Rwanda recruiting refugees to oust Burundi president: UN

A Burundi journalist was unharmed after his release by authorities, who arrested him for aiding "insurgents," the term used for people who oppose President Pierre Nkurunziza (R), seen after being sworn in for his controversial third term in 2015 (AFP Photo/Landry Nshimiye) (AFP/File)
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United Nations (United States) (AFP) - Rwanda recruited and trained refugees from Burundi, among them children, whose ultimate goal was to remove President Pierre Nkurunziza from power, UN experts told the Security Council.

The panel said in a confidential report obtained by AFP on Thursday that they had spoken to 18 Burundian refugees who provided details of their military training last summer in a Rwandan forest camp.

"They reported that their ultimate goal was to remove Burundian President Nkurunziza from power," said the report by the panel of experts for the Democratic Republic of Congo.

Burundi has repeatedly accused Rwanda of backing rebels intent on overthrowing the government in Bujumbura, allegations Rwanda denies.

The refugees, who had crossed into the DR Congo, told the experts that they had been recruited in the Mahama refugee camp in eastern Rwanda in May and June 2015.

The group was given two months of military training in Rwanda by instructors, some of whom were Rwandan military personnel, the report said.

"Their training included military tactics and the maintenance and use of assault rifles and machine guns, as well as ideological and morale-building sessions," it added.

Some were also trained in the use of grenades, anti-personnel and anti-tank mines, mortars and rocket-propelled grenades.

Six of the 18 trained combatants were minors.

The refugees told the experts that at least four companies of 100 recruits were being trained at the camp and that they were transported around Rwanda in military trucks, often with Rwandan military escorts.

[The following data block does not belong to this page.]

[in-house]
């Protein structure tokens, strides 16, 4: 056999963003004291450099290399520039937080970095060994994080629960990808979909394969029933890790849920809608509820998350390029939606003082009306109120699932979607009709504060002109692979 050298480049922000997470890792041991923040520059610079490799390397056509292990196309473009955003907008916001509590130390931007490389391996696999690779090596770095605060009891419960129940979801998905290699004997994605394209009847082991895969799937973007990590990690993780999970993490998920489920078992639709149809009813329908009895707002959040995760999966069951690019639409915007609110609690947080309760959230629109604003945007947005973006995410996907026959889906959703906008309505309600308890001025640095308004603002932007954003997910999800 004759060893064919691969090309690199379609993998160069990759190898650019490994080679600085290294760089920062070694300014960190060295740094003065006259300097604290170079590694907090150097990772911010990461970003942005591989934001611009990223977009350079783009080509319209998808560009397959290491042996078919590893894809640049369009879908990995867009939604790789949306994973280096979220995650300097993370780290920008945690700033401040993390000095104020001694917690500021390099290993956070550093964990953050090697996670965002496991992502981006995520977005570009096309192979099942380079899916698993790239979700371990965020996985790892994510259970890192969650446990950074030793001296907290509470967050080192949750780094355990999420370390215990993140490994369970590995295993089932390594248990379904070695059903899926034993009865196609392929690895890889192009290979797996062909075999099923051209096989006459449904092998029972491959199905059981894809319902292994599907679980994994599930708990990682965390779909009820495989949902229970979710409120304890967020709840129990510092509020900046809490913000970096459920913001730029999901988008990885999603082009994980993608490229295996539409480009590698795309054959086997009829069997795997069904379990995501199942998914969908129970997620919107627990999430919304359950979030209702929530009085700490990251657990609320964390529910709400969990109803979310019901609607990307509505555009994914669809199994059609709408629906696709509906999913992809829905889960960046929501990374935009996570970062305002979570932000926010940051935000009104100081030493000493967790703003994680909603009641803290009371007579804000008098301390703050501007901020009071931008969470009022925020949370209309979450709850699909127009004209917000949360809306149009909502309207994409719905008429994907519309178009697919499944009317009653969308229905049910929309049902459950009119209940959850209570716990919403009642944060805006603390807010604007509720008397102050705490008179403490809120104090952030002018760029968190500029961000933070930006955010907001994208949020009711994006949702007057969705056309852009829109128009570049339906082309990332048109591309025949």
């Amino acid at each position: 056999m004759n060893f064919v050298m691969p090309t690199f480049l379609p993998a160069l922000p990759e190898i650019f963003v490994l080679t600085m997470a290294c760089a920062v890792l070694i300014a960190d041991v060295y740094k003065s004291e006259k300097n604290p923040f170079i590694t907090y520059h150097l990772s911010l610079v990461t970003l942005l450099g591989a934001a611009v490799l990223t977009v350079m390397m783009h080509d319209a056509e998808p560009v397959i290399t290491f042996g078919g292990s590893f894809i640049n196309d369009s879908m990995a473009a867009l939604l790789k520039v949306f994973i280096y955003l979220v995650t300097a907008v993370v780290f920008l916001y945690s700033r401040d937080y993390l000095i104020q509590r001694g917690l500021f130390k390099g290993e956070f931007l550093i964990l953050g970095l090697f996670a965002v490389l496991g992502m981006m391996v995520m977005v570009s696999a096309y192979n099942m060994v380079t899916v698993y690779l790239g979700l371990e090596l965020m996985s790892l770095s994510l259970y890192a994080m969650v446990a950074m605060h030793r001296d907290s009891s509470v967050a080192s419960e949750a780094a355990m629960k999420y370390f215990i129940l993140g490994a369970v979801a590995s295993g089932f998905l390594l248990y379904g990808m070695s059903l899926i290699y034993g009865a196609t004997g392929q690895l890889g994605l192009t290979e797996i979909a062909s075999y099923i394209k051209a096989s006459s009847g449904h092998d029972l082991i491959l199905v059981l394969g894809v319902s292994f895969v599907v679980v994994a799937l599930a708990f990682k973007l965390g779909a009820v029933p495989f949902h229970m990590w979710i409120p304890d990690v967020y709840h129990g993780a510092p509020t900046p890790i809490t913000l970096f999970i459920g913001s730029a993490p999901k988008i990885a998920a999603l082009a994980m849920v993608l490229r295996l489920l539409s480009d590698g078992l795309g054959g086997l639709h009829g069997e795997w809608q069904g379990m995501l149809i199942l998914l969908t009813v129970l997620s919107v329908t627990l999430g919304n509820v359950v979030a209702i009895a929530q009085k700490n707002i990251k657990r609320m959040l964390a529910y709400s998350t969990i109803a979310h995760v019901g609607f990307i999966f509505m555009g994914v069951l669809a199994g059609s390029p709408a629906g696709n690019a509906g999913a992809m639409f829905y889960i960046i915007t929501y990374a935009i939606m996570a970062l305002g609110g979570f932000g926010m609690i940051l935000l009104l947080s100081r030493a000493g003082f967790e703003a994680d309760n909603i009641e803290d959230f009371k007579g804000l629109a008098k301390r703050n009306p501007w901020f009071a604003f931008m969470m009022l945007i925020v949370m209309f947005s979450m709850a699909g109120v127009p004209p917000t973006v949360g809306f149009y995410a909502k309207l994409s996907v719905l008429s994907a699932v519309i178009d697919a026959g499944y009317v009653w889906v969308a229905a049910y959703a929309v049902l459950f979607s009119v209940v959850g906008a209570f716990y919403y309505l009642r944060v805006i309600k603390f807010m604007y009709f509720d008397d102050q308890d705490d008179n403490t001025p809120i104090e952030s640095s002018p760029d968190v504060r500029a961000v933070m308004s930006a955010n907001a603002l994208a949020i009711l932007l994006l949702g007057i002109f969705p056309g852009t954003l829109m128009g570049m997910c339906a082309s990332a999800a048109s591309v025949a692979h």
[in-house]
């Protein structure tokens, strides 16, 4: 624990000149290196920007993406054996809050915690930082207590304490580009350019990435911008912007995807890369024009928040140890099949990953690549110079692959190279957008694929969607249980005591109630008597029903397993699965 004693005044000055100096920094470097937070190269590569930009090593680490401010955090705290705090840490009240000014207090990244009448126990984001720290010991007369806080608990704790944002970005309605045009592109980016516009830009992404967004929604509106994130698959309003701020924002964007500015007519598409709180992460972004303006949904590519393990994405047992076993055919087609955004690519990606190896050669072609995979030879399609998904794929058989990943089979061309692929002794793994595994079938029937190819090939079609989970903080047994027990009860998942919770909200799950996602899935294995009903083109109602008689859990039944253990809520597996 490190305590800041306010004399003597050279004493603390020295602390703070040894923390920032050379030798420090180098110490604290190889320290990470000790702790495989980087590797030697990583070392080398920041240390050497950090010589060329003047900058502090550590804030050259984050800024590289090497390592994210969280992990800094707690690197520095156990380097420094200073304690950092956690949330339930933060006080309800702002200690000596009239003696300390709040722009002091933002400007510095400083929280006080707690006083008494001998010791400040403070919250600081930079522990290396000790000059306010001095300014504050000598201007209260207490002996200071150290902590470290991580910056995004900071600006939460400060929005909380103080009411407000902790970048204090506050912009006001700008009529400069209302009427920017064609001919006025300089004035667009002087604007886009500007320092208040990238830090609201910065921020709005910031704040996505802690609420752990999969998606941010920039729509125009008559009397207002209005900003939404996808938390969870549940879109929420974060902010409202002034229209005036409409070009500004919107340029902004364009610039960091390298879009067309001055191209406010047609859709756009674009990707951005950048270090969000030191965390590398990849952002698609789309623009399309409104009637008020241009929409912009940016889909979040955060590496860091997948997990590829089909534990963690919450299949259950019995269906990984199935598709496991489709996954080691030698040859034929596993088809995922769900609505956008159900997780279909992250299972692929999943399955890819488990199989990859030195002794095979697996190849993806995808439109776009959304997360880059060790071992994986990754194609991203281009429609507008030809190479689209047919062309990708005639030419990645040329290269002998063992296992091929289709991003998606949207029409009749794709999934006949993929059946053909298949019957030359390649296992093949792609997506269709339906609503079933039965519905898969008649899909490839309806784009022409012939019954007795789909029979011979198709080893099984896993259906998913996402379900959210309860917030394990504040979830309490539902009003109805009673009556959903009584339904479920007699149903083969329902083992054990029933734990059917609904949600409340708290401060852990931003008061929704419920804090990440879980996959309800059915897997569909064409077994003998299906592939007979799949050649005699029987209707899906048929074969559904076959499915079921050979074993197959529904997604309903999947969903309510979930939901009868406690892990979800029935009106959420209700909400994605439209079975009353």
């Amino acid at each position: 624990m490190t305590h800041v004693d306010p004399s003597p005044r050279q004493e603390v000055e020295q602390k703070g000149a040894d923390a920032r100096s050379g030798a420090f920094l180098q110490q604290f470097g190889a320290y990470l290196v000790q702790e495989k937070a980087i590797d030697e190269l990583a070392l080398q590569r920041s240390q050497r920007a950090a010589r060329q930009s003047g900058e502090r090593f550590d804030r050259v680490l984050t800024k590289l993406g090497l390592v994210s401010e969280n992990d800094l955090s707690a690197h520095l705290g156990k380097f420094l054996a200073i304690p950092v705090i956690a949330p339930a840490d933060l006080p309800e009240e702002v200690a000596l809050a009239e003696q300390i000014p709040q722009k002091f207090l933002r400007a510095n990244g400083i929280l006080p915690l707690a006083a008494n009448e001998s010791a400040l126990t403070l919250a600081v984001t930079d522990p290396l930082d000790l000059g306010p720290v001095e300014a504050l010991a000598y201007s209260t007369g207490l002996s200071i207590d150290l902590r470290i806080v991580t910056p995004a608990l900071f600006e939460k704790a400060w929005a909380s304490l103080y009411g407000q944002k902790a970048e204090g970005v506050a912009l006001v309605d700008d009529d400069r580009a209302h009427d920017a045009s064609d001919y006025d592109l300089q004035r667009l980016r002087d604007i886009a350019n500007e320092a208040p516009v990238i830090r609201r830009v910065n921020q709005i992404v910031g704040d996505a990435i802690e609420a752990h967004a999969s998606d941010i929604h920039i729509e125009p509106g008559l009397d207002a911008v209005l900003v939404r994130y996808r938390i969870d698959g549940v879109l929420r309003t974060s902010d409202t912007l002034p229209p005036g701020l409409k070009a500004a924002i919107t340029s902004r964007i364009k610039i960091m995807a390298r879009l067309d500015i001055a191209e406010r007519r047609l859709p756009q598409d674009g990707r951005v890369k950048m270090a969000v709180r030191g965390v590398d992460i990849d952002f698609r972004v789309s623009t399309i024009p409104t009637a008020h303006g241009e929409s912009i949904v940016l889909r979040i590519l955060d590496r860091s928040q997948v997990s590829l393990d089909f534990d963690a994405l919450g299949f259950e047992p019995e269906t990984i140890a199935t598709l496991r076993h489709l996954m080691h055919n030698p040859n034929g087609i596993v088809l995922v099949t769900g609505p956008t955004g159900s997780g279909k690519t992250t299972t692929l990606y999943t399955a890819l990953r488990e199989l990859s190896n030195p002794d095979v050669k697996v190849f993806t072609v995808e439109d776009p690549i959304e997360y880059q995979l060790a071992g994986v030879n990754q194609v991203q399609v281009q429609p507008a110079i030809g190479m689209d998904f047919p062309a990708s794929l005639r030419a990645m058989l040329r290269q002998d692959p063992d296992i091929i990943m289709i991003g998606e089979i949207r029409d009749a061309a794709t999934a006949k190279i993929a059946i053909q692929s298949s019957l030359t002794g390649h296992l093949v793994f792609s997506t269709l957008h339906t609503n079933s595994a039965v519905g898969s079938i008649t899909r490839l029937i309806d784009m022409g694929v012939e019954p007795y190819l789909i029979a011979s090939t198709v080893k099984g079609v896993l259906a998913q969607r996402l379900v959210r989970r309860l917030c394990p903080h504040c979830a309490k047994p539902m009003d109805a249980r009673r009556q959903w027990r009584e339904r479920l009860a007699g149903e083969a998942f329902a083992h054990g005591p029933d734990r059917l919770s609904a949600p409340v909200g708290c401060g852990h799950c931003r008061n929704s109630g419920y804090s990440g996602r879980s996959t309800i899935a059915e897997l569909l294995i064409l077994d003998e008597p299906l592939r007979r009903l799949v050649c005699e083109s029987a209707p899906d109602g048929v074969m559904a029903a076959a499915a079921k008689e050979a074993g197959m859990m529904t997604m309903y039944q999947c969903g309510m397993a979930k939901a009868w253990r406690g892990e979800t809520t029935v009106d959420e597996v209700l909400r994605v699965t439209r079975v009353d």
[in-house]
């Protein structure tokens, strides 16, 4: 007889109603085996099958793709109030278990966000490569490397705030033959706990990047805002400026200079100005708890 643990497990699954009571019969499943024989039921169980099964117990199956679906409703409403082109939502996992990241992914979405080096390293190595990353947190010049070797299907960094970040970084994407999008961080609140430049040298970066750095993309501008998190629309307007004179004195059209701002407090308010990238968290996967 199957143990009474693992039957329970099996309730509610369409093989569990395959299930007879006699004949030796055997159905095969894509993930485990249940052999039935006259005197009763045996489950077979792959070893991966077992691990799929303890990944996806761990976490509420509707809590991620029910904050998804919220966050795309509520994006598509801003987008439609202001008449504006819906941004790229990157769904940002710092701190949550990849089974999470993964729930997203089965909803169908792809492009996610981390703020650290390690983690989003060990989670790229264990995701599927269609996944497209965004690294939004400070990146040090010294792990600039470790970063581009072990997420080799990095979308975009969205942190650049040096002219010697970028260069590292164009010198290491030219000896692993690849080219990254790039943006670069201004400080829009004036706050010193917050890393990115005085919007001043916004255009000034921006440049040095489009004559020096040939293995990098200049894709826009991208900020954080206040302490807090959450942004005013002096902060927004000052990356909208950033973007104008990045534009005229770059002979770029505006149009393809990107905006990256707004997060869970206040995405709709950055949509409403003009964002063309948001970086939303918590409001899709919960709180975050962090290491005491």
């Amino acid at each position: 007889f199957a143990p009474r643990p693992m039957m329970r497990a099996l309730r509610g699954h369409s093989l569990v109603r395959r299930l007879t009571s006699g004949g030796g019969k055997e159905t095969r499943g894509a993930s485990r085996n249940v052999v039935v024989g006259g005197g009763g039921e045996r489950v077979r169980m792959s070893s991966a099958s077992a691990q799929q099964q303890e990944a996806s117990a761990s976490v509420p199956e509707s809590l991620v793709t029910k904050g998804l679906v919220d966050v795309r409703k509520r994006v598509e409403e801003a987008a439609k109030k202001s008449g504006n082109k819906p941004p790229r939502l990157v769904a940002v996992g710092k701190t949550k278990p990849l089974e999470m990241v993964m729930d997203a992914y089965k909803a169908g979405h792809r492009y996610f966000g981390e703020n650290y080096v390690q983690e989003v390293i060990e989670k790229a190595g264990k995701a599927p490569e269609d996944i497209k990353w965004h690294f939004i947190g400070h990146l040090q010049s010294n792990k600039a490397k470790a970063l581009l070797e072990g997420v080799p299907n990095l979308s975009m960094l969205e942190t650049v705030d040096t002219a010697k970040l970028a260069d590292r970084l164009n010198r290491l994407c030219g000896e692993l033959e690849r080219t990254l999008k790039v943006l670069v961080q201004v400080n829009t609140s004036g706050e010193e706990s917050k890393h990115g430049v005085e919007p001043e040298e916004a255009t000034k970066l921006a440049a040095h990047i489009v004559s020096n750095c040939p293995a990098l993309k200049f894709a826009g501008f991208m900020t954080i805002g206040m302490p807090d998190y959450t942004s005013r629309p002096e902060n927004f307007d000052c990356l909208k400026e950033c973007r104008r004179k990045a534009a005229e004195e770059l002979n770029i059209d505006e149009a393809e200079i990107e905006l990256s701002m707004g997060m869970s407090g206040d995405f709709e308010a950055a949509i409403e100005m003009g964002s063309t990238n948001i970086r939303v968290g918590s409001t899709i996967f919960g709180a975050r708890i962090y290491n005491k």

The Burundian combatants showed the experts fake identification cards from the DR Congo that were produced in Rwanda.

The US-based advocacy group Refugees International said last month that Burundian men and boys were being recruited from Mahama camp and facing threats if they refused.

"I haven't even seen the tiniest evidence of that so it becomes a lot of politicking," Rwandan President Paul Kagame said in December, calling the accusations "childish."

UN experts also interviewed six Rwandan and Congolese nationals arrested on suspicion of arms smuggling at the Congolese-Rwandan border in October and November last year.

Some of the suspected arms smugglers told the UN experts that the "weapons were to be used in support of an armed group in Burundi," said the report.

Burundi has been in turmoil since Nkurunziza announced plans in April to run for a third term, which he went on to win.

More than 400 people have died since then and at least 230,000 have fled the country.

During a visit to Burundi last month, UN Security Council ambassadors met Nkurunziza, who again accused Rwanda of backing rebels.

The African Union has proposed sending military observers on the Rwanda-Burundi border.

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